To Willy. Annual growth was as you say for 4 years. 1985 onwards. A few things of note though. Housing had gone through a correction in the 70s. So that peak trough was over a much shorter period then ours which had pretty much been building since 1996. Also end of 70 into the 80s marked a huge influx of women joining workforce. Household income went up big time.

        To contrarian. The properties you were aquirimg throughout the 90 up to mid late 2000s would have been cash flow positive if you put down 20%. Long term investors today would be cash flow negative (short of a 50% down payment)

        • Contrarian 6 years ago

          Each time I bought I had a smaller mortgage and haven’t had one for more than 25 years. If the real estate market crashes, I am not worried about the loss of “profit” and I am still living in my house getting value from it and where I live. There’s a big difference between people like me who buy a house to live and raise a family in it and those who buy short term to profit from flipping property. Also, money launderers who buy property aren’t worried about equity loss because they are willing to sustain that as a cost. Foreign buyers are also not worried because their money is invested in a safer place for it than where they live and some think of it as a potential haven they could live in if necessary.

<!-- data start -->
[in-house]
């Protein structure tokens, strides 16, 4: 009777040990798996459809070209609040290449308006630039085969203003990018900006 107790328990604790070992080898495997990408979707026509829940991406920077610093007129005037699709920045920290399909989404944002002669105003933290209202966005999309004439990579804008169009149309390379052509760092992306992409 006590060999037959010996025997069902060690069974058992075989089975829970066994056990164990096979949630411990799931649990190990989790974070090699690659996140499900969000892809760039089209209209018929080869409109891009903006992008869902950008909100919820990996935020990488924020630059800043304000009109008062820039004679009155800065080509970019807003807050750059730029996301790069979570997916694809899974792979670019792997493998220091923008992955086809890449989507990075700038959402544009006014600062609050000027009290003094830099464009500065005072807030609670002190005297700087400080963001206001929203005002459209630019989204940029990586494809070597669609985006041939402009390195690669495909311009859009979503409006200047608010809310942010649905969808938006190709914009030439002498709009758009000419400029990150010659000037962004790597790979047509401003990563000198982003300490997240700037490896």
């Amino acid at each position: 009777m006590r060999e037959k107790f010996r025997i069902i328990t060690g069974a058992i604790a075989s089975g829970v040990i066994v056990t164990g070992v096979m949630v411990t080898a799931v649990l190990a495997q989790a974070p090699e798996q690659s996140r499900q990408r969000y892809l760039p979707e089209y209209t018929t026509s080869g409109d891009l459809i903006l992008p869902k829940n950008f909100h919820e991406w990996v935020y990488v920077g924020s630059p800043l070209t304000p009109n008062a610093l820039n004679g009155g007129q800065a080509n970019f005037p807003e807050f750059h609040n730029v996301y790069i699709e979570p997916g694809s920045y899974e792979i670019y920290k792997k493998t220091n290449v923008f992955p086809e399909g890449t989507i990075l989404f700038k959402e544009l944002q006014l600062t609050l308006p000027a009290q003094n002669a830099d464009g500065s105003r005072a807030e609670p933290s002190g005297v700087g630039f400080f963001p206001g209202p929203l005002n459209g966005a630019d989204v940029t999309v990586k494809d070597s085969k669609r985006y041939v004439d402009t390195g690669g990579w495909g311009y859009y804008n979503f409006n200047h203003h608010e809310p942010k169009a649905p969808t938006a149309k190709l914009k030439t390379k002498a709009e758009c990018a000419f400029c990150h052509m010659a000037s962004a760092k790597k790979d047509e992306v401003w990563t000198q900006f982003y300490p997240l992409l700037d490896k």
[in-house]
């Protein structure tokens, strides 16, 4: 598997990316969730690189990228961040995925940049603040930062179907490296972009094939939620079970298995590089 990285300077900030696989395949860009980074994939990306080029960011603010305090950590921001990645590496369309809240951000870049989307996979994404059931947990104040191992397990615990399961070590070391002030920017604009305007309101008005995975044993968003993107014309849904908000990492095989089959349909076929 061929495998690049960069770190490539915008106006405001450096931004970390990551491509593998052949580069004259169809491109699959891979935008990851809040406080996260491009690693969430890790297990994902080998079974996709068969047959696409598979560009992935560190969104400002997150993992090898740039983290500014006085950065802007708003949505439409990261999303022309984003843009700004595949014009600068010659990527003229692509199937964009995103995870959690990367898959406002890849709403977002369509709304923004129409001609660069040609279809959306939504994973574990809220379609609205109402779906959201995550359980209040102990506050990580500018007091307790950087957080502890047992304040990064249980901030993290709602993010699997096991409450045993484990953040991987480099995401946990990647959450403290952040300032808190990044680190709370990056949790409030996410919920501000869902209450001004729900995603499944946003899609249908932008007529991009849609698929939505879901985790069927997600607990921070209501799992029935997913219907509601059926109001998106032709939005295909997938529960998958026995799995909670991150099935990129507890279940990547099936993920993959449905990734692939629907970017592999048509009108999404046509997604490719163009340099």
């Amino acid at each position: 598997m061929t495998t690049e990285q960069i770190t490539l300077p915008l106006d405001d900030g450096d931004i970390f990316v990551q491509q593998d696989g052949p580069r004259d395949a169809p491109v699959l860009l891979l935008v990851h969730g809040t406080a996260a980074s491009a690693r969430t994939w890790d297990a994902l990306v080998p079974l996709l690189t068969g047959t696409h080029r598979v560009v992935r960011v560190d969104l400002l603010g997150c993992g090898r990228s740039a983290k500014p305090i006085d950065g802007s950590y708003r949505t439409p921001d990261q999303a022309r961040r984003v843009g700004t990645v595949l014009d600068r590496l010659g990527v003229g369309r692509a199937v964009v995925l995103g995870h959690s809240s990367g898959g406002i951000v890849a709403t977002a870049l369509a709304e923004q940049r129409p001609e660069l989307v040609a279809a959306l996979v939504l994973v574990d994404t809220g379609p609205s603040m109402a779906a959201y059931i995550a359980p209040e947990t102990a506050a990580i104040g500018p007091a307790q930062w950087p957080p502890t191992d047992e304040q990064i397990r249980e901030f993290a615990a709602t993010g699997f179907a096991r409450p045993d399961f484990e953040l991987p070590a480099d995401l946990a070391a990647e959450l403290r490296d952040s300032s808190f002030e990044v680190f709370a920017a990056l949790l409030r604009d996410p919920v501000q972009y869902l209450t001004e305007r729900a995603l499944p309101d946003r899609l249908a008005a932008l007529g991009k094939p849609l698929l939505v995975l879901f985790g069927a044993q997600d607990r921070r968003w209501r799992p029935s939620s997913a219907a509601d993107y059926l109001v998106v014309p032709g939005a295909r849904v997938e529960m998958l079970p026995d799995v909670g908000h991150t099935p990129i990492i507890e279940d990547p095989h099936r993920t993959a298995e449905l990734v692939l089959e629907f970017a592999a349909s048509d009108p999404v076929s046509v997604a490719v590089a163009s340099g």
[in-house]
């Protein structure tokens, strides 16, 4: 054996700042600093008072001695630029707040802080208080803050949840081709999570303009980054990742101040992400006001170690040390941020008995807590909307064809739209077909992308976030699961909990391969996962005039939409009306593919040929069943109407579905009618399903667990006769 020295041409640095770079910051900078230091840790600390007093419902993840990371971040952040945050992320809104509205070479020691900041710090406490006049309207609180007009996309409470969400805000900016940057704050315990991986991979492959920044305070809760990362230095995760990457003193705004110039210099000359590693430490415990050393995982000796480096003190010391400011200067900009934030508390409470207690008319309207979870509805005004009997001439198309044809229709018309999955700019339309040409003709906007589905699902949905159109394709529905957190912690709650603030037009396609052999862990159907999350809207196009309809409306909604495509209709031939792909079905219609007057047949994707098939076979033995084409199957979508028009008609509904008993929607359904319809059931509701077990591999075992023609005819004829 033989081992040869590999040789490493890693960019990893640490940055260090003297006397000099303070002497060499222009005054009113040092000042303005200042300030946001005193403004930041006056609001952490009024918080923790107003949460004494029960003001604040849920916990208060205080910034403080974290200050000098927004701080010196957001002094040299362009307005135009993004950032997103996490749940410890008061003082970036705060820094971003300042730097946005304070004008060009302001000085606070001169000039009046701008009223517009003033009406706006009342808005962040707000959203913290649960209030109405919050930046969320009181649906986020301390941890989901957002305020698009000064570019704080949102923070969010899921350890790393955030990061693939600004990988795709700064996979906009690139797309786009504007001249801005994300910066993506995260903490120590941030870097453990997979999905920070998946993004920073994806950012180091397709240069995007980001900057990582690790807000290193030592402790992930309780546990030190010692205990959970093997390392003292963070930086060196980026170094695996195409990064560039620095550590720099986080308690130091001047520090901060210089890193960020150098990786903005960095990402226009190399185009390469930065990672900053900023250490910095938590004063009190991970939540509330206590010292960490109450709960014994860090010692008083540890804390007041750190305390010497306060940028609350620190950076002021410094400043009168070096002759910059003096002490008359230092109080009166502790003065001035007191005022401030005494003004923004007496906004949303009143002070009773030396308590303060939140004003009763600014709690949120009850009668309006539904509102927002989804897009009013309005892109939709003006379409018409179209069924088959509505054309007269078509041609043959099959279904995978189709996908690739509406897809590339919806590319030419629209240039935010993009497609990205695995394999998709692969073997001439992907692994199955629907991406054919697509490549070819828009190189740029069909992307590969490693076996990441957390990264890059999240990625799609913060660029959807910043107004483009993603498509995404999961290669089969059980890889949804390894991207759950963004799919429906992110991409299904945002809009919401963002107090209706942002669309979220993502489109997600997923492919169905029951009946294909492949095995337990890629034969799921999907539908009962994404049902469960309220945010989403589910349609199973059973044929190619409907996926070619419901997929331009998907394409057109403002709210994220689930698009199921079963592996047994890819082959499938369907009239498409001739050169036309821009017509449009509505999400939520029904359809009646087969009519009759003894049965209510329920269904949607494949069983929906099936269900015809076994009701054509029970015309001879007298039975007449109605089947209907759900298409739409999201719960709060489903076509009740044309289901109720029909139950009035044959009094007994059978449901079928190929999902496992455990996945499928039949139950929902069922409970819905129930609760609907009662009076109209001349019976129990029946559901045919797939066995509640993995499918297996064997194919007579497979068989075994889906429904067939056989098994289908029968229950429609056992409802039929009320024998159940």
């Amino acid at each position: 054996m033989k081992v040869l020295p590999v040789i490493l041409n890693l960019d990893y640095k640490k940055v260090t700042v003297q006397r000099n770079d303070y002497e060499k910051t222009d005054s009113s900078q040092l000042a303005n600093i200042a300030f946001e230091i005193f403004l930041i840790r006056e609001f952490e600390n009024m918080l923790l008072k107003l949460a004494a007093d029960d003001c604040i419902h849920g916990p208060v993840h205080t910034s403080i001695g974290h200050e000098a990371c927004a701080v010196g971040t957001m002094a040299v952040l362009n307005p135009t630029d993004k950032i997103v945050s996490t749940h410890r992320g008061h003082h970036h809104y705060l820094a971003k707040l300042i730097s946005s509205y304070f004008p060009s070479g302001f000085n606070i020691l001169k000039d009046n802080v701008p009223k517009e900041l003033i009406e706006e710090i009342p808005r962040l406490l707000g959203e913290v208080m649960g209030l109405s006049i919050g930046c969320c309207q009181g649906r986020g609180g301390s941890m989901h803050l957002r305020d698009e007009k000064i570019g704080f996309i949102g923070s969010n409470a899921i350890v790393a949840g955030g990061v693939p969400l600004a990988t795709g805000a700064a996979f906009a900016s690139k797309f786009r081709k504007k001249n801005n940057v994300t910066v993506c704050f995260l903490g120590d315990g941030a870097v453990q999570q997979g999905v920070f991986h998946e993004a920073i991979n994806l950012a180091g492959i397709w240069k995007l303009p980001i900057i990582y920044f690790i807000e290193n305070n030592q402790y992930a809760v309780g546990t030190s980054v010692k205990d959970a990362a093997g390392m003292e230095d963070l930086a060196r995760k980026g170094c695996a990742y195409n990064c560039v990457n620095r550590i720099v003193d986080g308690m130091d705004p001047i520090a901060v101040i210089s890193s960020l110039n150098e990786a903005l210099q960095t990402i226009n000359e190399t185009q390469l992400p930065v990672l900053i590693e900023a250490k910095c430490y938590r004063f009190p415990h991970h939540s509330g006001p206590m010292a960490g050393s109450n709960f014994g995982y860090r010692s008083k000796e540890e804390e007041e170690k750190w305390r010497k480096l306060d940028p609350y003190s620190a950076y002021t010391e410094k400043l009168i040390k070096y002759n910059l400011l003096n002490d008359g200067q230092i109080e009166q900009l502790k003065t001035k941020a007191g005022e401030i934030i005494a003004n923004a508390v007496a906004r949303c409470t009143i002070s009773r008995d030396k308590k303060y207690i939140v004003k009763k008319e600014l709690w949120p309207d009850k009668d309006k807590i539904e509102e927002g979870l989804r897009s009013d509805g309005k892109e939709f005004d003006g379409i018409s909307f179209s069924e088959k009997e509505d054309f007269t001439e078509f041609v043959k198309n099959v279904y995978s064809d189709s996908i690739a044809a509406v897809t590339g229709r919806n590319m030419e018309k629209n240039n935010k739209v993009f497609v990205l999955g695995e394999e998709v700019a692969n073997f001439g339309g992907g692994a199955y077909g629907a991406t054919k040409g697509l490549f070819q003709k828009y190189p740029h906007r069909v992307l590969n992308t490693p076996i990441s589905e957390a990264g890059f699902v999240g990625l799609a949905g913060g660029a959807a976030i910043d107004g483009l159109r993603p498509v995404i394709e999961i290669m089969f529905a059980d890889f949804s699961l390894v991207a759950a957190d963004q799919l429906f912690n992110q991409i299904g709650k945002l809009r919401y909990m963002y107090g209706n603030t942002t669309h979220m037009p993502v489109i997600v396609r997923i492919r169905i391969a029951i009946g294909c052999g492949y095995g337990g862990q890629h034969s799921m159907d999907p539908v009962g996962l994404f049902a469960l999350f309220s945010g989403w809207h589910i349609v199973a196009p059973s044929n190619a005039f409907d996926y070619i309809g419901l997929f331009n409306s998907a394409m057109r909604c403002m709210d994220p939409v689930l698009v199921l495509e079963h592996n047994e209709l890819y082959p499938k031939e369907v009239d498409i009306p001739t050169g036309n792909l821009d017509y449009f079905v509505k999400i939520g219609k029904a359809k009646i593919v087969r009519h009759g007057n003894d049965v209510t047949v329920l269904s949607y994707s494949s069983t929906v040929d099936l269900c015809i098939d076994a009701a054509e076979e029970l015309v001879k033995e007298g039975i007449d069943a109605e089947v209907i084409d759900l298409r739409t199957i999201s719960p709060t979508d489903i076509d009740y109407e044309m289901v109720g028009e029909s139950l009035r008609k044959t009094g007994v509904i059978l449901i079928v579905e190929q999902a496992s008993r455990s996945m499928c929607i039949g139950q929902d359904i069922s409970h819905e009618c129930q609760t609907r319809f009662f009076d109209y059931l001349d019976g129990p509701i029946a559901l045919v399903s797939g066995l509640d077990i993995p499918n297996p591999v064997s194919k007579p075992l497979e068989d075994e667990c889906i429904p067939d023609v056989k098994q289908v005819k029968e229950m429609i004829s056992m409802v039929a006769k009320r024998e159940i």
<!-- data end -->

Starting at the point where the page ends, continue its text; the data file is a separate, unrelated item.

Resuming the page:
• Grizzly Gus 6 years ago

        On a side note. We are the contrarians.

  • Joseph 6 years ago

    Real estate associations have always been a joke when it comes to forcasting.

    I have always thought that when it becomes common knowledge that real estate prices will not increase (not go down) the premium paid for future appreciation will evaporate immediately. Maybe this is the first step.

  • SAL 6 years ago

    Rightly everyone talks about property prices in Vancouver and Toronto, the discussion has always focused on real estate prices out of control for years. Many people think that they will never stop climbing or if they stop only for a short time but then they start to grow again. Last August a financial advisor from CIBC called me and he tried sale me Canadian Bonds. I said no because I told him I think the rates are going up so the bond will go down…….I was right !!! The funny things was when I said to him that I want to invest in real estate because my property worth 600000 thousands dollars and I think by the next year will be at least 800000 and probably 3 milion in 10 years. He did not realize I was teasing him and kept the discussion with me saying he was agree with me. Well I do not think he believed so but gave me an idea who was in front of me to discuss how to invest my money !! Unfortunately average people did not connect the real estate price with the price of food, education, healt care, hydro, I mean how inevitably the real estate price inflation let rise the life cost. Also the people does not understand the bubble till the bubble blow up and unfortunately the only question difficult to answer is when the bubble blow up !!

    • Bluetheimpala 6 years ago

      Just met a money manager at TD… He sold last year in anticipation of a significant correction. Interesting how a lot of the rats have jumped ship… How many years Creator execs did the same? Pigs and possums. Tick tock

  • Dman 6 years ago

    This is a joke. It’s impossible to predict the market like this.

Comments are closed.